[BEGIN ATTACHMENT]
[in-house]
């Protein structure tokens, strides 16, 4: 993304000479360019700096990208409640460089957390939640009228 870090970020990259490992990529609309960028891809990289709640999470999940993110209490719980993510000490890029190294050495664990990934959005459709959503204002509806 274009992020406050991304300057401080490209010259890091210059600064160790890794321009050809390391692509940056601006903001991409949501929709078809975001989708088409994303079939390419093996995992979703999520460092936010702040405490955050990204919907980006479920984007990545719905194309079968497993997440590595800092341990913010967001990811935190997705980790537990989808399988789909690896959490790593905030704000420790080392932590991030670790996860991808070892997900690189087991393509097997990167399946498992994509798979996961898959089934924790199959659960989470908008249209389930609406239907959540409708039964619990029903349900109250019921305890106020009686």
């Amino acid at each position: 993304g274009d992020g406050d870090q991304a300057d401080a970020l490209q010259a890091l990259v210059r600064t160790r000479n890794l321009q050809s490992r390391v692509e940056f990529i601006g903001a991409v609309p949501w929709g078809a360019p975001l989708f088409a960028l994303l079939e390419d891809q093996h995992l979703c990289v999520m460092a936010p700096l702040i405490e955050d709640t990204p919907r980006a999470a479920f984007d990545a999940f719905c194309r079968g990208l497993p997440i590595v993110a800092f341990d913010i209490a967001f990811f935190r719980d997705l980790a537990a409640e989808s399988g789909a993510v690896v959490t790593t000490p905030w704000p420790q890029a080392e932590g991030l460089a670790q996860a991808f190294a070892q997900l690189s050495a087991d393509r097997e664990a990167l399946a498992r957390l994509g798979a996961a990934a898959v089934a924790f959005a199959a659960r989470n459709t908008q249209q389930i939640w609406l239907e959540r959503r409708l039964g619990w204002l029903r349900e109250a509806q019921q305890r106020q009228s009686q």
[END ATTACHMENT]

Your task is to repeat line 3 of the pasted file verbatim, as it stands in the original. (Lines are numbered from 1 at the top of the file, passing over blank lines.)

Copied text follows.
């Amino acid at each position: 993304g274009d992020g406050d870090q991304a300057d401080a970020l490209q010259a890091l990259v210059r600064t160790r000479n890794l321009q050809s490992r390391v692509e940056f990529i601006g903001a991409v609309p949501w929709g078809a360019p975001l989708f088409a960028l994303l079939e390419d891809q093996h995992l979703c990289v999520m460092a936010p700096l702040i405490e955050d709640t990204p919907r980006a999470a479920f984007d990545a999940f719905c194309r079968g990208l497993p997440i590595v993110a800092f341990d913010i209490a967001f990811f935190r719980d997705l980790a537990a409640e989808s399988g789909a993510v690896v959490t790593t000490p905030w704000p420790q890029a080392e932590g991030l460089a670790q996860a991808f190294a070892q997900l690189s050495a087991d393509r097997e664990a990167l399946a498992r957390l994509g798979a996961a990934a898959v089934a924790f959005a199959a659960r989470n459709t908008q249209q389930i939640w609406l239907e959540r959503r409708l039964g619990w204002l029903r349900e109250a509806q019921q305890r106020q009228s009686q």